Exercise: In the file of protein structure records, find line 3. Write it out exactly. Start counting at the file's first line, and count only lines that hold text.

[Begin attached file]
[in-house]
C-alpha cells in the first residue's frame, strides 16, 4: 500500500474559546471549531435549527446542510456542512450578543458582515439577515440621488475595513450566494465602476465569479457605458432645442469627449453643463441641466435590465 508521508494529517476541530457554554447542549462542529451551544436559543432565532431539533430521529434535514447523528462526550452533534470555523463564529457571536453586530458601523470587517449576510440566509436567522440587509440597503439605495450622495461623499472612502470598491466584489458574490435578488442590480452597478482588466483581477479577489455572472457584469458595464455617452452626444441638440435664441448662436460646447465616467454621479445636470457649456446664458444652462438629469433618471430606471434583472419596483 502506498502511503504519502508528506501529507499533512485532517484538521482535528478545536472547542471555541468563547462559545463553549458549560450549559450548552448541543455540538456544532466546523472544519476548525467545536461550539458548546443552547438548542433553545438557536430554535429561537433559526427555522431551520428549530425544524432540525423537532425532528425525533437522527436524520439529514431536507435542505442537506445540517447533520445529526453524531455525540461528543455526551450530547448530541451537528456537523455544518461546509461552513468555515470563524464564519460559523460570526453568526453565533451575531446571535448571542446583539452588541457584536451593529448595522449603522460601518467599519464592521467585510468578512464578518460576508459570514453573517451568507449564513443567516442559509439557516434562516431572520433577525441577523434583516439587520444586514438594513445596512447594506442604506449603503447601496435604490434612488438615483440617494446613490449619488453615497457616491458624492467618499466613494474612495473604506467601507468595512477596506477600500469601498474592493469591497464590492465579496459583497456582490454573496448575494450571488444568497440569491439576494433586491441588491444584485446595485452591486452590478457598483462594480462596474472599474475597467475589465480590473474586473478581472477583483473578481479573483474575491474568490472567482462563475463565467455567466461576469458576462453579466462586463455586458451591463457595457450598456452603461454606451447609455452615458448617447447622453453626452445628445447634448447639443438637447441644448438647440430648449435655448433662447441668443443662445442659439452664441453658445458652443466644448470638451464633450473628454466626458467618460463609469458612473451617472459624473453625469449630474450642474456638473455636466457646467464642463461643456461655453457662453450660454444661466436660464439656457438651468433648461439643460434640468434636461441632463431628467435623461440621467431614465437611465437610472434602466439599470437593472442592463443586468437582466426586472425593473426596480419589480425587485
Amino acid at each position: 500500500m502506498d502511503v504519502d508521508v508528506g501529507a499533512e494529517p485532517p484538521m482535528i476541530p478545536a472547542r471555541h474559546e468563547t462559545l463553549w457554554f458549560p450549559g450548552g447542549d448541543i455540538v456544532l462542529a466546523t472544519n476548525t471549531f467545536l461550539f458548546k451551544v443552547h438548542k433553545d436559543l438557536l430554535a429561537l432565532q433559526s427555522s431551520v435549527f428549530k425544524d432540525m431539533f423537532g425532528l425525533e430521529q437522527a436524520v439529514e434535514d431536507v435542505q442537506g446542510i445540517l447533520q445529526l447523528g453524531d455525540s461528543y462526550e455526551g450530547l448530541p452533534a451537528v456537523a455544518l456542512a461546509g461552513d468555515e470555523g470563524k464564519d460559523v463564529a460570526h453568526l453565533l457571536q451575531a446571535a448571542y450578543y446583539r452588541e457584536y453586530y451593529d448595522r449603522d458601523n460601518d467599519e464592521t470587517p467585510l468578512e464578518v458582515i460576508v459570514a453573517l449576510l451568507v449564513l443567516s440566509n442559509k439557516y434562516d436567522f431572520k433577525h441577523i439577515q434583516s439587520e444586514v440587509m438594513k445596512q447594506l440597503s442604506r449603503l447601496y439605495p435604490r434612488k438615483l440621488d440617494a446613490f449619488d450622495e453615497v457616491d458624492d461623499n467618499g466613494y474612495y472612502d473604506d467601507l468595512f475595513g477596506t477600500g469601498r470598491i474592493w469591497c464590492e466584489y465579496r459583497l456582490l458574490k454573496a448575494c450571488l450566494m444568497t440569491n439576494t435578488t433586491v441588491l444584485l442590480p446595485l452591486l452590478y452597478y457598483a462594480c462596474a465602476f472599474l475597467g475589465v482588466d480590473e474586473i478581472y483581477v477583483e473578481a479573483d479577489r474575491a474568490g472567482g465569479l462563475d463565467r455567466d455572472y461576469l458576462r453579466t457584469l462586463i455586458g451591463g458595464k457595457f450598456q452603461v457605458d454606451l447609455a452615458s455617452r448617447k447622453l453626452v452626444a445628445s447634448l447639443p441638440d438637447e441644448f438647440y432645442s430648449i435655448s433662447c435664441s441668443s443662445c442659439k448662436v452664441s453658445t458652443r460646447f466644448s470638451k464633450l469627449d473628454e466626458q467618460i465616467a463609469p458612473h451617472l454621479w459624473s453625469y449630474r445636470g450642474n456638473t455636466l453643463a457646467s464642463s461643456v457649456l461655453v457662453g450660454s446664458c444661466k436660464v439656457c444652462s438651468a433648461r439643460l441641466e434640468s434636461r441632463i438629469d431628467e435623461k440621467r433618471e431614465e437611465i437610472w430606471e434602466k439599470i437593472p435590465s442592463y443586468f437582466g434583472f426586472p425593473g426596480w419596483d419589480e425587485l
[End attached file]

Amino acid at each position: 500500500m502506498d502511503v504519502d508521508v508528506g501529507a499533512e494529517p485532517p484538521m482535528i476541530p478545536a472547542r471555541h474559546e468563547t462559545l463553549w457554554f458549560p450549559g450548552g447542549d448541543i455540538v456544532l462542529a466546523t472544519n476548525t471549531f467545536l461550539f458548546k451551544v443552547h438548542k433553545d436559543l438557536l430554535a429561537l432565532q433559526s427555522s431551520v435549527f428549530k425544524d432540525m431539533f423537532g425532528l425525533e430521529q437522527a436524520v439529514e434535514d431536507v435542505q442537506g446542510i445540517l447533520q445529526l447523528g453524531d455525540s461528543y462526550e455526551g450530547l448530541p452533534a451537528v456537523a455544518l456542512a461546509g461552513d468555515e470555523g470563524k464564519d460559523v463564529a460570526h453568526l453565533l457571536q451575531a446571535a448571542y450578543y446583539r452588541e457584536y453586530y451593529d448595522r449603522d458601523n460601518d467599519e464592521t470587517p467585510l468578512e464578518v458582515i460576508v459570514a453573517l449576510l451568507v449564513l443567516s440566509n442559509k439557516y434562516d436567522f431572520k433577525h441577523i439577515q434583516s439587520e444586514v440587509m438594513k445596512q447594506l440597503s442604506r449603503l447601496y439605495p435604490r434612488k438615483l440621488d440617494a446613490f449619488d450622495e453615497v457616491d458624492d461623499n467618499g466613494y474612495y472612502d473604506d467601507l468595512f475595513g477596506t477600500g469601498r470598491i474592493w469591497c464590492e466584489y465579496r459583497l456582490l458574490k454573496a448575494c450571488l450566494m444568497t440569491n439576494t435578488t433586491v441588491l444584485l442590480p446595485l452591486l452590478y452597478y457598483a462594480c462596474a465602476f472599474l475597467g475589465v482588466d480590473e474586473i478581472y483581477v477583483e473578481a479573483d479577489r474575491a474568490g472567482g465569479l462563475d463565467r455567466d455572472y461576469l458576462r453579466t457584469l462586463i455586458g451591463g458595464k457595457f450598456q452603461v457605458d454606451l447609455a452615458s455617452r448617447k447622453l453626452v452626444a445628445s447634448l447639443p441638440d438637447e441644448f438647440y432645442s430648449i435655448s433662447c435664441s441668443s443662445c442659439k448662436v452664441s453658445t458652443r460646447f466644448s470638451k464633450l469627449d473628454e466626458q467618460i465616467a463609469p458612473h451617472l454621479w459624473s453625469y449630474r445636470g450642474n456638473t455636466l453643463a457646467s464642463s461643456v457649456l461655453v457662453g450660454s446664458c444661466k436660464v439656457c444652462s438651468a433648461r439643460l441641466e434640468s434636461r441632463i438629469d431628467e435623461k440621467r433618471e431614465e437611465i437610472w430606471e434602466k439599470i437593472p435590465s442592463y443586468f437582466g434583472f426586472p425593473g426596480w419596483d419589480e425587485l